Language Lessons - Charlotte Mason Style Language Arts    I will say, that at the beginning of his 5th grade year, we did start to see some real forward progress.  Between September and October he progressed to being able to read a "flat Stanley" by himself and quickly ditched those for Magic Tree House books.   He could read very short instructions as long as they had "common" words.  Nothing too long or fancy.  More or less though, he skipped over any word he thought was "hard" and I am not really sure that he was "getting" most of what he was reading.  Afterall, it's hard to like a story when you are missing half of it through lack of reading the words.  But I was happy at the progress I saw.
  He was also able to do, with relative ease, the Queens 3rd grade book.  This was pretty huge.   Queens is gentle and lovely.  We love Queens!  I would read the directions and A did the work; we modified some stuff.  He still had trouble with long lengths of text.  But, he could do it and within a reasonable amount of time.

     This brings us back to The Thinking Tree and Dyslexia Games.  I felt like I was starting to unravel a mystery with A and that picture I saw was the beginning.  I had already considered possibly doing the dyslexia series with him, not because he has dyslexia but because, well, I was willing to do anything I thought might help him.  It still kind of sounded a bit crazy to me though.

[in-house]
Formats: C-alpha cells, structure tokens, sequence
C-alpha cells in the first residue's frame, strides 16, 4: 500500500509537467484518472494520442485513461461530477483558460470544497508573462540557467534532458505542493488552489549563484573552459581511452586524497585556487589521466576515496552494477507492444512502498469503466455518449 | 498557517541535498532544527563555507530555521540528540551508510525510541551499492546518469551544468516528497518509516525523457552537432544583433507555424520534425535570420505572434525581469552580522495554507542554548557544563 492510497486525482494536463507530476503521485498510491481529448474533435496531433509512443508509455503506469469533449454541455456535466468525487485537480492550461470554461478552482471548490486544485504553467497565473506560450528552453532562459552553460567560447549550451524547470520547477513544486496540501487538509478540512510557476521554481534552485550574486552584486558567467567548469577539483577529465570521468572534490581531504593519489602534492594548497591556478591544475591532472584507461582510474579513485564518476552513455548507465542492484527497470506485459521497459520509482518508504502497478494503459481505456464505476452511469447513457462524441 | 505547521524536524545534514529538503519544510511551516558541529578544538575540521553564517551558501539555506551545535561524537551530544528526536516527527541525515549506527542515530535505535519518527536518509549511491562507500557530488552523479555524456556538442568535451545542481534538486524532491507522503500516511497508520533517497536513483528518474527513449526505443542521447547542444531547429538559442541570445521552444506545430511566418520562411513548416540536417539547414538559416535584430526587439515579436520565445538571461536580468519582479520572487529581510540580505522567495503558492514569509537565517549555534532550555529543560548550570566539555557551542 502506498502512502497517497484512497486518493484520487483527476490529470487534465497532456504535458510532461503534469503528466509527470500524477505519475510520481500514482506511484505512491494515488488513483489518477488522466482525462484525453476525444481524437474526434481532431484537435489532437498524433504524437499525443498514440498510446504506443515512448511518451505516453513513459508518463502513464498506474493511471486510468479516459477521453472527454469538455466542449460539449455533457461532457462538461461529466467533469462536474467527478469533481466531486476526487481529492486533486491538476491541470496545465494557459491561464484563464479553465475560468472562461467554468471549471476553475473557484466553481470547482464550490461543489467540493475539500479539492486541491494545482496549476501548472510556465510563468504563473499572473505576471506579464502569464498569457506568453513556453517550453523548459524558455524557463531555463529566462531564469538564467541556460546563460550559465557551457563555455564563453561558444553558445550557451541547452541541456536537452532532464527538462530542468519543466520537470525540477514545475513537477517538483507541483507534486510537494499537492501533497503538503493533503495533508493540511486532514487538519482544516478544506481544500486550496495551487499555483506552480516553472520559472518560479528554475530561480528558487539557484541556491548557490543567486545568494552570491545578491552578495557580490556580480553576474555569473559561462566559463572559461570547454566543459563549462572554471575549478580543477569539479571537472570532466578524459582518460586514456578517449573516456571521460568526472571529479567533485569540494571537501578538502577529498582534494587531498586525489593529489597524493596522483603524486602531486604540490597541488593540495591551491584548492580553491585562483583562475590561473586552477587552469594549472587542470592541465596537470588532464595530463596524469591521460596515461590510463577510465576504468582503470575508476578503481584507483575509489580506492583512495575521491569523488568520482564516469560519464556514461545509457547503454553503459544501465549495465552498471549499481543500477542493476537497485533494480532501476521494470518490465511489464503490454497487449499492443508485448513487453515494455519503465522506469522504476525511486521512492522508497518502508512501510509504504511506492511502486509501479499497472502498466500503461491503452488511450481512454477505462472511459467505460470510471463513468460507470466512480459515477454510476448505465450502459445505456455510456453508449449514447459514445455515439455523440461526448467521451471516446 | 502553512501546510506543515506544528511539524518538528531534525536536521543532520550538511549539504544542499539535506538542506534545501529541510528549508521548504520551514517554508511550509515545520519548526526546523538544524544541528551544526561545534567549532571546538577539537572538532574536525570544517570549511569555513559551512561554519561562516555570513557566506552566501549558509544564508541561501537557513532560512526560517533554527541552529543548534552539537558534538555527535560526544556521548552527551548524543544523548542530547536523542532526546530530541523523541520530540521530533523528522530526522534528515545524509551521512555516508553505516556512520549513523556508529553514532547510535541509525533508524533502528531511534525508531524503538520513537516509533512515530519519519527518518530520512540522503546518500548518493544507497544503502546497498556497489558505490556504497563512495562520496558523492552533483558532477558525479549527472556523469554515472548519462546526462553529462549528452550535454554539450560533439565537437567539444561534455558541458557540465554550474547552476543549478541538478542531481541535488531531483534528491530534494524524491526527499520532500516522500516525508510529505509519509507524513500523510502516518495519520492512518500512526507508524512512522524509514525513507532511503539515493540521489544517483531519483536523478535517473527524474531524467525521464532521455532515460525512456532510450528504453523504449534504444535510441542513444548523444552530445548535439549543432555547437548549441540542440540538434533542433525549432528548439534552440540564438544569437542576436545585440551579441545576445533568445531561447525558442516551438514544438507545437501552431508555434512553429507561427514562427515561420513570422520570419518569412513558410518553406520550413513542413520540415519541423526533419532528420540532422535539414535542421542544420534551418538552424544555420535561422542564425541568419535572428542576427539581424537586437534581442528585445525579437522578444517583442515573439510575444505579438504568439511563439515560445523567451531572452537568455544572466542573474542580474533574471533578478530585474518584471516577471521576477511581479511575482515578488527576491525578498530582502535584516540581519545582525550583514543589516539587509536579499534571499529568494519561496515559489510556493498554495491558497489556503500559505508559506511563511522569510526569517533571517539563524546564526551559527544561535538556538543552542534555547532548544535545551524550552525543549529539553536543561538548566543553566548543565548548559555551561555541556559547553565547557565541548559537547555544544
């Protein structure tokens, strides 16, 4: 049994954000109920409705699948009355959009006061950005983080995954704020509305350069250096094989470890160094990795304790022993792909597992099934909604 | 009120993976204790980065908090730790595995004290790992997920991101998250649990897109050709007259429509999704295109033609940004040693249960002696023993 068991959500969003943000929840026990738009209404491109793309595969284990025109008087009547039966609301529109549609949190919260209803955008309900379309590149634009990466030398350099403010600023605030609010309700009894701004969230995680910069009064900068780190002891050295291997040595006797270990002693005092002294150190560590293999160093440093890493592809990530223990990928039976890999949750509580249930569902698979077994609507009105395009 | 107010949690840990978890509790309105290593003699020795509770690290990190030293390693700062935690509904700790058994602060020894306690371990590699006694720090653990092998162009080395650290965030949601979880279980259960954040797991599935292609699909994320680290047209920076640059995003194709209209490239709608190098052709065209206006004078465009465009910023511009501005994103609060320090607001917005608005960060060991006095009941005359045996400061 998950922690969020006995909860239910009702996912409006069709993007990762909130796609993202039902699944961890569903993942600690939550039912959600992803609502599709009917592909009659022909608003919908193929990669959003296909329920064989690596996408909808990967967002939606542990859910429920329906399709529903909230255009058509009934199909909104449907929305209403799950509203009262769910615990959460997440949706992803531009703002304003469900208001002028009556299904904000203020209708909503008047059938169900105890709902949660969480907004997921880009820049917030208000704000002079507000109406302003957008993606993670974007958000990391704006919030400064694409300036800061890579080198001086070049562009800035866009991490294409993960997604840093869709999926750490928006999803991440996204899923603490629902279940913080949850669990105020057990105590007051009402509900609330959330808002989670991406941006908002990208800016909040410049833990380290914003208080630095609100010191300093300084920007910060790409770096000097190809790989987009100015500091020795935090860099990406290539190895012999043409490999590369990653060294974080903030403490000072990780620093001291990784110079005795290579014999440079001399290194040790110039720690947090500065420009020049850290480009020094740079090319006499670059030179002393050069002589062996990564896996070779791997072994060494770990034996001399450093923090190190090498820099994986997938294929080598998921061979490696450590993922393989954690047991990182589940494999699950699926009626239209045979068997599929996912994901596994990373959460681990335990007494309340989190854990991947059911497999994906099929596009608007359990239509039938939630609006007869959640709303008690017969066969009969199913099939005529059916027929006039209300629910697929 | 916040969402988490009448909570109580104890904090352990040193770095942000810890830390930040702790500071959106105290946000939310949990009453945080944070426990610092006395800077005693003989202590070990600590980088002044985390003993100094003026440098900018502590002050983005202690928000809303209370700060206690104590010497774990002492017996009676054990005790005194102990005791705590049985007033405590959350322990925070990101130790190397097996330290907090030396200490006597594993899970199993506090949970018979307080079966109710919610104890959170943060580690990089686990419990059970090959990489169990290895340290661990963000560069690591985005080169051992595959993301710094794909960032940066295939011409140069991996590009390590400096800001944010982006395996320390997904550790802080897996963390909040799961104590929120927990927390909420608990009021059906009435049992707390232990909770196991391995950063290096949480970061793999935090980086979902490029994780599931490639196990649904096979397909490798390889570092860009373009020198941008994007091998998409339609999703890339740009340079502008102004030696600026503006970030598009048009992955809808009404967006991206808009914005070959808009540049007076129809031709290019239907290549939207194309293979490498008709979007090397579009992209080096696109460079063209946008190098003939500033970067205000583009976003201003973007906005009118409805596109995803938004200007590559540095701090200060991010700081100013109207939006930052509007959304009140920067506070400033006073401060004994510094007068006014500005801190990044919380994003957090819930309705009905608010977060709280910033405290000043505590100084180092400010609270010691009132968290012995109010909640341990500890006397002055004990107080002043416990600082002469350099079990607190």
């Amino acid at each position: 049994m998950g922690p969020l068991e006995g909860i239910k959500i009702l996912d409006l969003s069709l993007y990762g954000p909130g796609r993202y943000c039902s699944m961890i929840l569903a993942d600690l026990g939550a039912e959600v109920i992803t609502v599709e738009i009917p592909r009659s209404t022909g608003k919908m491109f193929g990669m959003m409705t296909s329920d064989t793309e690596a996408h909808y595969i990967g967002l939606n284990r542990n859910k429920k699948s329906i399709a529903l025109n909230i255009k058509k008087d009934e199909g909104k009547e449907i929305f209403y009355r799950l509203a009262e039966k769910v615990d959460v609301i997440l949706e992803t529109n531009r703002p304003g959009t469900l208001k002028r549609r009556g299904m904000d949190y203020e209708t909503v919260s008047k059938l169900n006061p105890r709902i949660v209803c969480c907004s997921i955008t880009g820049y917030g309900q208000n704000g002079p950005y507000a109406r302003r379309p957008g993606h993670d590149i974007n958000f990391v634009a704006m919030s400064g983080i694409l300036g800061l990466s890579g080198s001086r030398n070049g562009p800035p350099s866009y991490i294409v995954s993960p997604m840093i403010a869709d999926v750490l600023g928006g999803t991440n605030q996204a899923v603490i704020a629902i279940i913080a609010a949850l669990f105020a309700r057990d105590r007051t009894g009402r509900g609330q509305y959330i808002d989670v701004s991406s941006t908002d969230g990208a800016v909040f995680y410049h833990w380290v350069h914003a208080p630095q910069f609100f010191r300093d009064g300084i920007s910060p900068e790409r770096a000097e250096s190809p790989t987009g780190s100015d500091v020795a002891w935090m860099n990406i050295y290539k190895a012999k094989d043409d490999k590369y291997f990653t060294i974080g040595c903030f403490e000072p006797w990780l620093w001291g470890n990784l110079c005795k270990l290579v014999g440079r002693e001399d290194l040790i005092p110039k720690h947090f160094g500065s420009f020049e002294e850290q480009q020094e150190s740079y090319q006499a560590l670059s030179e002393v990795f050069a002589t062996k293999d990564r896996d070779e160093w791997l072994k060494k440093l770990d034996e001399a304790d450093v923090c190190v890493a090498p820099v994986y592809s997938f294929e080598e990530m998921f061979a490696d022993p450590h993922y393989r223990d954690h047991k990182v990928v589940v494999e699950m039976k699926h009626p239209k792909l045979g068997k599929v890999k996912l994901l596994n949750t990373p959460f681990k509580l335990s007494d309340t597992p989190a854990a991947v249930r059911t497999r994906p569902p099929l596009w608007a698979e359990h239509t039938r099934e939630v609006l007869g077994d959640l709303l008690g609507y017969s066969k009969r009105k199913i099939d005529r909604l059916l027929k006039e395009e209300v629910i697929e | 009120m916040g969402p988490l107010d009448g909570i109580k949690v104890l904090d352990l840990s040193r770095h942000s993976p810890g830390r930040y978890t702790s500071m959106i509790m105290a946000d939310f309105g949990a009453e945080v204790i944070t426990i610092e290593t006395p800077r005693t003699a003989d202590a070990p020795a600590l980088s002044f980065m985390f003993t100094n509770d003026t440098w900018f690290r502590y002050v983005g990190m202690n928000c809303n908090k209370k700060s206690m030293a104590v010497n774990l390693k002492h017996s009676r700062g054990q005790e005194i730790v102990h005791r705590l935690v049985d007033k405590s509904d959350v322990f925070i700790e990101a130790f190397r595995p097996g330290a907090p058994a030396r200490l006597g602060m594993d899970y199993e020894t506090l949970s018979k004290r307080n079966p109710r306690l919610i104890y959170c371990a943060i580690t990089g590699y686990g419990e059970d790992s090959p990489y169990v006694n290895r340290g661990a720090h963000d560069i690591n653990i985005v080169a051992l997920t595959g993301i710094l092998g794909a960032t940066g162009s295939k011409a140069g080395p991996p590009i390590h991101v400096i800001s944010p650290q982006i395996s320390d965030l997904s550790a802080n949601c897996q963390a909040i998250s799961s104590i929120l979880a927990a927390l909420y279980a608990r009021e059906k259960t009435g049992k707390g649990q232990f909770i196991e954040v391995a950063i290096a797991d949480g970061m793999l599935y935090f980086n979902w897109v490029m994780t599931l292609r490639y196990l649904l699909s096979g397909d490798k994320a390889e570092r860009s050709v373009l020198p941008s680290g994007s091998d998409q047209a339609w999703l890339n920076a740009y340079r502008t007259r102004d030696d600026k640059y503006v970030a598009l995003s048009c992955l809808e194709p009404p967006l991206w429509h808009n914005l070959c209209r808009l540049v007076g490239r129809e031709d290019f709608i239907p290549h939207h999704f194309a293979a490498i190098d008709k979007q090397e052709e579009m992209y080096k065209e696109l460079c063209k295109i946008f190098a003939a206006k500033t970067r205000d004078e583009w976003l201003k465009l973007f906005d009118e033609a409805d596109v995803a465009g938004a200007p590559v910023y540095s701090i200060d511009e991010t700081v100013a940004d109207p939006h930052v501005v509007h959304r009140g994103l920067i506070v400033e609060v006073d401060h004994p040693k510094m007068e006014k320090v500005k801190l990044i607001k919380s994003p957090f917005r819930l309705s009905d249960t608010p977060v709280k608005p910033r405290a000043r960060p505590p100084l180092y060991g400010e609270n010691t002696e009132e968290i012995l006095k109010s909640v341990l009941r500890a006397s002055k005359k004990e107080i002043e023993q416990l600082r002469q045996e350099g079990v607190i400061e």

We did purchase the do it yourself homeschool journals.  I immediately, like, IMMEDIATELY saw changes in A.  The homeschool journals are written and designed with "right brained kids" in mind, while still working just fine with "left brainers".  A definitely falls more on the "right brain" side.  A also has these "left brain gaps".  The journals say "draw or write".  Now the pressure was off for A.  He could read things and draw his comprehension- BRILLIANT!!!